- Transactions in derivative are settled by squaring off such transactions in the same underlying and the difference of the value of the derivative is settled in cash.
- There is no physical asset transacted in the derivative market that’s why there is the unlimited unit of transactions.
- The financial derivatives are the components of the secondary market, therefore business entities can not raise funds by derivative instruments.
Functions of Derivatives:
- The derivatives assist to encounter the financial risks associated due to fluctuation of price, interest rate and currency exchange rate.
- The financial derivatives protect sellers from loss due to price fluctuation ( price downfall) because it ensures the commitment of the price of financial securities in future.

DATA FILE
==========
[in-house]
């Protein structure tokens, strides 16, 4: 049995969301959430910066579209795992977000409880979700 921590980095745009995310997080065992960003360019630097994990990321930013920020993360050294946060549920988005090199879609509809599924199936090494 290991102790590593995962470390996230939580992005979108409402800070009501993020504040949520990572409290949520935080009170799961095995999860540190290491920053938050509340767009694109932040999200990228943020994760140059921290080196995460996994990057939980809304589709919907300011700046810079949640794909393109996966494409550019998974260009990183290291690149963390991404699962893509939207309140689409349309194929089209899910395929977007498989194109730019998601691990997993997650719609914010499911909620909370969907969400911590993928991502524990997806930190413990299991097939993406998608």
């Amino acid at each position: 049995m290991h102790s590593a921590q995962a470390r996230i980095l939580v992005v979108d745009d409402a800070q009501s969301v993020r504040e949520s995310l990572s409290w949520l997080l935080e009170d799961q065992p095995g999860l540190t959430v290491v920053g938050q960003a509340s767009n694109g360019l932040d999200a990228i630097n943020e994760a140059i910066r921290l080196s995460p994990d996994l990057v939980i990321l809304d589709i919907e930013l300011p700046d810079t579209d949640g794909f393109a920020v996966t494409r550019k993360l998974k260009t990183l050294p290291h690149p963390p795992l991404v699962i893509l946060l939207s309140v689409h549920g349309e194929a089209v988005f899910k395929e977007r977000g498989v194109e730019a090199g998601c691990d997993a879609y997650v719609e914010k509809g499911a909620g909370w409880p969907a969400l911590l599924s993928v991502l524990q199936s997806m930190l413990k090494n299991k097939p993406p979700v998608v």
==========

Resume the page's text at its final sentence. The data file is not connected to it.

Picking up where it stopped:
- It also provides a platform to speculate and make a profit for those who are ready to take risks.
- The financial derivatives transfer the risks from those who want to avoid it to those are ready to accept it.
Types of Derivatives:
- The futures contracts are a standardised contractual agreement in terms of quality, date of settlement and price (margin money).
- It is regulated by the derivative market (stock exchange) and performs as clearinghouses agency, hence eliminating the risk of defaults. Thus stock exchange encourages the trading of futures contracts as it guarantees the performance.
- The derivative market requires to maintain a deposit (margin money) from parties and the margin changes with respect to daily prices. The profits and losses are settled on a day-to-day basis.